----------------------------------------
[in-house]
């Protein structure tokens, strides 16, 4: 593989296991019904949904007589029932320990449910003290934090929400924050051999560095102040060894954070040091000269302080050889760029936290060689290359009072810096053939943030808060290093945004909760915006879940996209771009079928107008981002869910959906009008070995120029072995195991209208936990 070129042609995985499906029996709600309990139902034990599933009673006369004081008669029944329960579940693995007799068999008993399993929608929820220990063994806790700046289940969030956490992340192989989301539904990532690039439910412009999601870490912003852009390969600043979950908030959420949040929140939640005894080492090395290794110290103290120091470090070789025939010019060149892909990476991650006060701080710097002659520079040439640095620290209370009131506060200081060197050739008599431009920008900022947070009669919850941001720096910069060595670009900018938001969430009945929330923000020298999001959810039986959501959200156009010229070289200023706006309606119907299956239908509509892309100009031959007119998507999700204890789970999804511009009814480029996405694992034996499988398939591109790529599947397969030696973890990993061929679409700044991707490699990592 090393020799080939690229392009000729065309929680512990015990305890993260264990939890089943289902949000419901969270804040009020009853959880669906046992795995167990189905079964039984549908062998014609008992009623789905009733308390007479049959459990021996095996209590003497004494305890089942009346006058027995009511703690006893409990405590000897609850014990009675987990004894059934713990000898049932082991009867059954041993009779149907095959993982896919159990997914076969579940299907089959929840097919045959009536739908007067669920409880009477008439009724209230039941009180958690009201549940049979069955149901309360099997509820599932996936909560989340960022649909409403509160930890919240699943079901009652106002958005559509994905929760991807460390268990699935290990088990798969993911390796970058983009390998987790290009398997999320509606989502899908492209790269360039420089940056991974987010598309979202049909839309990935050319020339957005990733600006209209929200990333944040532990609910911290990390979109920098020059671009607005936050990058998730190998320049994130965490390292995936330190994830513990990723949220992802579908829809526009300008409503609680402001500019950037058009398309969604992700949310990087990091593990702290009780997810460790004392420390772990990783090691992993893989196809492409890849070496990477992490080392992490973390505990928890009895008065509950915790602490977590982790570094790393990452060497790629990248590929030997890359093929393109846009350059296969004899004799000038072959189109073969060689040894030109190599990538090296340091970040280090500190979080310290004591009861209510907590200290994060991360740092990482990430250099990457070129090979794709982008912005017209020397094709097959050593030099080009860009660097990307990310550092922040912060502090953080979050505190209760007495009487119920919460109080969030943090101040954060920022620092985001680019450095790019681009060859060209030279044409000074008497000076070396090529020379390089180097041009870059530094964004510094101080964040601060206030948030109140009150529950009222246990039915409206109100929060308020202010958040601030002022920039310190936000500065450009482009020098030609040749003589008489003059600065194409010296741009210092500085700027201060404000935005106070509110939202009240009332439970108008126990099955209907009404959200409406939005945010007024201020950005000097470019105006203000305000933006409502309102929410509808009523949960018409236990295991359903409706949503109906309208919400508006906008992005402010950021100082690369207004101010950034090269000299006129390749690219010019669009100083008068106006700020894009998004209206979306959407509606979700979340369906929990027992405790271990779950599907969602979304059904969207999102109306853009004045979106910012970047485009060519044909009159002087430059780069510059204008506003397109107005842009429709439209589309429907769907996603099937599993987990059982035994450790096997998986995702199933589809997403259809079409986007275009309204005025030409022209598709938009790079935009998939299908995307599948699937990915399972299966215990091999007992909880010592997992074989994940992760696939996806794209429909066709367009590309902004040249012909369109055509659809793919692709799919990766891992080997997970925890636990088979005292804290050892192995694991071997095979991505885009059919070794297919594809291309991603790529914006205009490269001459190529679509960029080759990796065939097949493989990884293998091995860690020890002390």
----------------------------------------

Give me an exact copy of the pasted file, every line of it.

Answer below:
[in-house]
């Protein structure tokens, strides 16, 4: 593989296991019904949904007589029932320990449910003290934090929400924050051999560095102040060894954070040091000269302080050889760029936290060689290359009072810096053939943030808060290093945004909760915006879940996209771009079928107008981002869910959906009008070995120029072995195991209208936990 070129042609995985499906029996709600309990139902034990599933009673006369004081008669029944329960579940693995007799068999008993399993929608929820220990063994806790700046289940969030956490992340192989989301539904990532690039439910412009999601870490912003852009390969600043979950908030959420949040929140939640005894080492090395290794110290103290120091470090070789025939010019060149892909990476991650006060701080710097002659520079040439640095620290209370009131506060200081060197050739008599431009920008900022947070009669919850941001720096910069060595670009900018938001969430009945929330923000020298999001959810039986959501959200156009010229070289200023706006309606119907299956239908509509892309100009031959007119998507999700204890789970999804511009009814480029996405694992034996499988398939591109790529599947397969030696973890990993061929679409700044991707490699990592 090393020799080939690229392009000729065309929680512990015990305890993260264990939890089943289902949000419901969270804040009020009853959880669906046992795995167990189905079964039984549908062998014609008992009623789905009733308390007479049959459990021996095996209590003497004494305890089942009346006058027995009511703690006893409990405590000897609850014990009675987990004894059934713990000898049932082991009867059954041993009779149907095959993982896919159990997914076969579940299907089959929840097919045959009536739908007067669920409880009477008439009724209230039941009180958690009201549940049979069955149901309360099997509820599932996936909560989340960022649909409403509160930890919240699943079901009652106002958005559509994905929760991807460390268990699935290990088990798969993911390796970058983009390998987790290009398997999320509606989502899908492209790269360039420089940056991974987010598309979202049909839309990935050319020339957005990733600006209209929200990333944040532990609910911290990390979109920098020059671009607005936050990058998730190998320049994130965490390292995936330190994830513990990723949220992802579908829809526009300008409503609680402001500019950037058009398309969604992700949310990087990091593990702290009780997810460790004392420390772990990783090691992993893989196809492409890849070496990477992490080392992490973390505990928890009895008065509950915790602490977590982790570094790393990452060497790629990248590929030997890359093929393109846009350059296969004899004799000038072959189109073969060689040894030109190599990538090296340091970040280090500190979080310290004591009861209510907590200290994060991360740092990482990430250099990457070129090979794709982008912005017209020397094709097959050593030099080009860009660097990307990310550092922040912060502090953080979050505190209760007495009487119920919460109080969030943090101040954060920022620092985001680019450095790019681009060859060209030279044409000074008497000076070396090529020379390089180097041009870059530094964004510094101080964040601060206030948030109140009150529950009222246990039915409206109100929060308020202010958040601030002022920039310190936000500065450009482009020098030609040749003589008489003059600065194409010296741009210092500085700027201060404000935005106070509110939202009240009332439970108008126990099955209907009404959200409406939005945010007024201020950005000097470019105006203000305000933006409502309102929410509808009523949960018409236990295991359903409706949503109906309208919400508006906008992005402010950021100082690369207004101010950034090269000299006129390749690219010019669009100083008068106006700020894009998004209206979306959407509606979700979340369906929990027992405790271990779950599907969602979304059904969207999102109306853009004045979106910012970047485009060519044909009159002087430059780069510059204008506003397109107005842009429709439209589309429907769907996603099937599993987990059982035994450790096997998986995702199933589809997403259809079409986007275009309204005025030409022209598709938009790079935009998939299908995307599948699937990915399972299966215990091999007992909880010592997992074989994940992760696939996806794209429909066709367009590309902004040249012909369109055509659809793919692709799919990766891992080997997970925890636990088979005292804290050892192995694991071997095979991505885009059919070794297919594809291309991603790529914006205009490269001459190529679509960029080759990796065939097949493989990884293998091995860690020890002390």